Poor Uncle Sam. Once again on the side of the forces of evil.
This time it's in a Colombian play, "Stroke of Luck" ("Golpe de Suerte"), about the multimillion-dollar cocaine and marijuana traffic from Colombia to the United States.
This illicit trade -- involving quick riches and sudden death, gunfights and clandestine flights -- seems an unbeatable topic.
The chance to see it from a Colombian perspective is especially intriguing.
The country's leaders have come to realize that drugs are no longer just a Yankee problem. The trade that pumps big money into their weak economy has begun to have a corrupting influence on social and political life.
To heighten expectations, the play -- presented in Spanish to a crowd of several hundred Saturday at the Commerce Department auditorium -- was created by La Candelaria, a prizewinning ensemble from Bogota, and incorporates songs and dances.
The results, however, were disappointing.
"Stroke of Luck" is the story of two friends. Palomino and Julian, and their divergent paths in the face of temptation. Sponsored here by the Centro de Arte Community Cultural Center, it was one of four plays Candelaria was invited to present last month at the Festival of Latin American Popular Theater in New York.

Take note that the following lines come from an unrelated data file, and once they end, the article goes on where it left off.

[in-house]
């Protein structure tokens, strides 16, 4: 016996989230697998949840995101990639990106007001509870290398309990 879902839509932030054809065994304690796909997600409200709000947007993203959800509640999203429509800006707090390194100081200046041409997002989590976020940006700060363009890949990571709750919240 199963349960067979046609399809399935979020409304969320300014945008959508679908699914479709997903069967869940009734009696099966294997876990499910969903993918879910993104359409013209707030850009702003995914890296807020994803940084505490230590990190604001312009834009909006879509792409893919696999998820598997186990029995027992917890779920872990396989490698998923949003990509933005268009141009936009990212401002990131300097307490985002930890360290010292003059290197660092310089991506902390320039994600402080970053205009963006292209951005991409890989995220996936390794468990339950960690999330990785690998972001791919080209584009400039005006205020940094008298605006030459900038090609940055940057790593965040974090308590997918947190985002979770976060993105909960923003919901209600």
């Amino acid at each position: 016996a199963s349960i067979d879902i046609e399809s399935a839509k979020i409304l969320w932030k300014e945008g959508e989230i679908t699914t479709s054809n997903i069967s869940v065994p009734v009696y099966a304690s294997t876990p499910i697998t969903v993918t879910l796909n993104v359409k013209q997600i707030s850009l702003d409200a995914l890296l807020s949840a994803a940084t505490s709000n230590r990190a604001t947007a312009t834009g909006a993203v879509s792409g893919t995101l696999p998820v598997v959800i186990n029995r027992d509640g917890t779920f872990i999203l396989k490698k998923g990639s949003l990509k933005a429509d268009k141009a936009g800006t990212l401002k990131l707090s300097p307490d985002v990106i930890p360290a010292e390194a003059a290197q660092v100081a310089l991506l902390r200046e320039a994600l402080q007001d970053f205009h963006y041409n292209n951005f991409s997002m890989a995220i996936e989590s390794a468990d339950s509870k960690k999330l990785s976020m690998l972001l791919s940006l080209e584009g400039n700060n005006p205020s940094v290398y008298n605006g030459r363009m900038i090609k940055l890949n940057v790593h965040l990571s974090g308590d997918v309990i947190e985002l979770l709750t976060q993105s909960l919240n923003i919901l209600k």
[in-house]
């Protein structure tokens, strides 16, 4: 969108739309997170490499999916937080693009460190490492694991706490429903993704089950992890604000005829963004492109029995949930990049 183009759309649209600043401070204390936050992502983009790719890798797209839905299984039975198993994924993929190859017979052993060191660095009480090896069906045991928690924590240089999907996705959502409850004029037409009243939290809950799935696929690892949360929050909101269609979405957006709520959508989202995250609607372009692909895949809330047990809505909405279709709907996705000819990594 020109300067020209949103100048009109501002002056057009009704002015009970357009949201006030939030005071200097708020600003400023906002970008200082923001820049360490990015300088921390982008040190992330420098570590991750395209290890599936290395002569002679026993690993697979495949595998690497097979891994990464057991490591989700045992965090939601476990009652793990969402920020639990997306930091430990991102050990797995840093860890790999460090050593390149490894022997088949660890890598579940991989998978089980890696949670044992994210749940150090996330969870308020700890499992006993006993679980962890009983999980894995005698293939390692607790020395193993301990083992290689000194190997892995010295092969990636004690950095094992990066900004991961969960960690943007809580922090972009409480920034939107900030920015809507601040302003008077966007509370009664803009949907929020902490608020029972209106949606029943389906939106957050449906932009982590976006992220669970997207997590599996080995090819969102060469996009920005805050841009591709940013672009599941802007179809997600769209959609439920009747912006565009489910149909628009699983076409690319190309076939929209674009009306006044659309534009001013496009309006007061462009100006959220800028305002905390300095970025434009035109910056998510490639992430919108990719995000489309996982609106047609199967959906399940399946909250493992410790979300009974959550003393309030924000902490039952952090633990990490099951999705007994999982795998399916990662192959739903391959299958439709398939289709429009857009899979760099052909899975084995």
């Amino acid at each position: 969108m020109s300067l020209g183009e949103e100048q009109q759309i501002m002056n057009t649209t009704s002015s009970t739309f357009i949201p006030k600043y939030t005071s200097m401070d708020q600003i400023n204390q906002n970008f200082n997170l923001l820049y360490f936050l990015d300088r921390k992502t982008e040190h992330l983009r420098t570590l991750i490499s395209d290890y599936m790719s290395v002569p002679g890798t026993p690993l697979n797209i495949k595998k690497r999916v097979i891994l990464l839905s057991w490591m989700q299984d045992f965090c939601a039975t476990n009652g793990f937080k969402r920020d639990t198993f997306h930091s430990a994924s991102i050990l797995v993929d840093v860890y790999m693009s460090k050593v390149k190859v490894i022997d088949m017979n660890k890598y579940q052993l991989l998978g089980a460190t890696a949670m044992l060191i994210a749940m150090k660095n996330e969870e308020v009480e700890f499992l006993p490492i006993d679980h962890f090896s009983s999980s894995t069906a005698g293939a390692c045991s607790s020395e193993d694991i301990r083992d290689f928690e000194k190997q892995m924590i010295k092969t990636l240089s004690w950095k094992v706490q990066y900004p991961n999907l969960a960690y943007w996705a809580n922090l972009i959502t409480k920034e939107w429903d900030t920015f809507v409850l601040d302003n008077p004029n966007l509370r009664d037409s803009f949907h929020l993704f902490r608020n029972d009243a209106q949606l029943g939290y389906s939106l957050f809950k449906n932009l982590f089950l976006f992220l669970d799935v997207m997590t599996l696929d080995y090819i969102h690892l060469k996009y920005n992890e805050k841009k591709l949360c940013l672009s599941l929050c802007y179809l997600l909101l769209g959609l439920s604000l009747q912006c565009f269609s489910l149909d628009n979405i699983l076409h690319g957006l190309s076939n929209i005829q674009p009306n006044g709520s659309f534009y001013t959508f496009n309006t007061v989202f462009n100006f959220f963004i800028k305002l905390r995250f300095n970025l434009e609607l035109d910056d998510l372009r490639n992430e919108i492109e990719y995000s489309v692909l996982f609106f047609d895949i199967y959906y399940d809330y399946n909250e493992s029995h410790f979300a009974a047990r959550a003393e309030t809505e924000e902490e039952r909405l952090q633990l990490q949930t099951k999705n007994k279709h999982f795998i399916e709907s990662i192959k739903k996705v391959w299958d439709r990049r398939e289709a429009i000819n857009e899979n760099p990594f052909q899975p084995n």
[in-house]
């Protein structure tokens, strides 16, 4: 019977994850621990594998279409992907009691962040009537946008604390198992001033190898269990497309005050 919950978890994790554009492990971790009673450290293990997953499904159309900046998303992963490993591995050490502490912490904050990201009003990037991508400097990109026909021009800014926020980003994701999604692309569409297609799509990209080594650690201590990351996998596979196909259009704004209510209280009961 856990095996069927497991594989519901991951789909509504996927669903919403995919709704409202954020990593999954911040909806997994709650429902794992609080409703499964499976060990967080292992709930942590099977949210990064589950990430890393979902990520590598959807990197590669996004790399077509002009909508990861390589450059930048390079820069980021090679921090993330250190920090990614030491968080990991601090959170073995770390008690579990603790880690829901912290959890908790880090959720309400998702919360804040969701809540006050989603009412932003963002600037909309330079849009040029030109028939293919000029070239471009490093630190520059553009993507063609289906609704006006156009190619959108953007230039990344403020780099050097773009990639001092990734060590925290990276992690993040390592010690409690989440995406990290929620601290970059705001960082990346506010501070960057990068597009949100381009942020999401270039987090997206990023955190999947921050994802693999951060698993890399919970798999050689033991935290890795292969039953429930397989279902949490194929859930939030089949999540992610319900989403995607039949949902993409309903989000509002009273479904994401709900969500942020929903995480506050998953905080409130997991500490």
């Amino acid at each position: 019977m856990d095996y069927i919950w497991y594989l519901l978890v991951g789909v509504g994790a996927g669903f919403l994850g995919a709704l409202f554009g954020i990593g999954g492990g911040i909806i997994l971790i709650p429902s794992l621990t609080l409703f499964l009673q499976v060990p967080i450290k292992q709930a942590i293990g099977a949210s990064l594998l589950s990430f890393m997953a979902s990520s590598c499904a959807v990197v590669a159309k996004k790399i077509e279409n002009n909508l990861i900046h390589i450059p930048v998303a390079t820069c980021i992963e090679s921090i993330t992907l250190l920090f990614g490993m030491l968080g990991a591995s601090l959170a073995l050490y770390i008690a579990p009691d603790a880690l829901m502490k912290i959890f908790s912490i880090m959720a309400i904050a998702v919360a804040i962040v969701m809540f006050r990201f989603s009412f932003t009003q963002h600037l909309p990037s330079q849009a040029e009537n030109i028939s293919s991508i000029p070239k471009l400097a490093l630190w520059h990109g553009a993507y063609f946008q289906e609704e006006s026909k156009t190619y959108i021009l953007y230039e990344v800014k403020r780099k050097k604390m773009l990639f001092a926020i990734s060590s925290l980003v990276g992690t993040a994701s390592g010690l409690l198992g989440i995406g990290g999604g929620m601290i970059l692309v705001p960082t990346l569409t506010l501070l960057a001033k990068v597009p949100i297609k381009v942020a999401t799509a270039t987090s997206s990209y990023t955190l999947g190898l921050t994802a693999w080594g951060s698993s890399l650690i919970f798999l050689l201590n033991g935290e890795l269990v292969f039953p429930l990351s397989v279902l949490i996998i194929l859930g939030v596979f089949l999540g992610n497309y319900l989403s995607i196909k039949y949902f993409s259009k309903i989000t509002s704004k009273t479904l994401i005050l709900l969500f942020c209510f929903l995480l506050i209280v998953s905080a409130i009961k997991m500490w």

Palomino, a guard, prevents a kidnapping attempt on the child of a drug-trade kingpin, Don Felix.In his gratitude, he gives the two friends and Palomino's wife round trip tickets to Miami.
At the airport, Don Felix's moll -- that 's the best word for her since, in flaming red hair and a gold miniskirt, she looks like someone out of the Chicago gangland era -- hands a small package to Palomino's wife to carry to Miami.
Palomino and Julian suspect the worst, but a bribe overcomes Palomino's resistance. Julian sells his ticket to buy a workshop and set himself up in business.
When next we see Palomino, he obviously has prospered in the drug trade. Julian, however, has lost his shop and is working on a construction crew building a large new home for Palomino.
ultimately, Palomino gets involved in a drug war with Don Felix, is jailed temporarily in the United States, but then is bailed out to return home where his wife has invested his ill-gotten gains in a legitimate business. h
At first he goes straight, but business complications send him back into the crooked arms of Don Felix, who, at the play's climax, shares a dais with the Statue of Liberty -- suggesting that part of the blame for his criminal life lies in the lure of big money from the United States.
In the end, we suspect Palomino gets richer and goes into politics. His friend Julian, now a labor leader, ultimately dies a violent death.
In Bogota, the play -- with its implications that drug money has found its way into the country's business and political elite -- may impress theatergoers.
Here, to a North American viewer, the plot is the oft-told, and not very subtle, story of mob corruption. Zoot-suited gangsters make you think you're watching an old Edward G. Robinson movie on TV.
The characters are stereotypical mobsters on the make, played in a frenzied burlesque style. Funny at times, they eventually only become wearying. A poor sound system made the songs hard to understand, also detracting from the performance.
A number of Latin American countries, when the politcal climate is favorable, enjoy a rich theatrical life. "Stroke of Luck" is not representative of the best.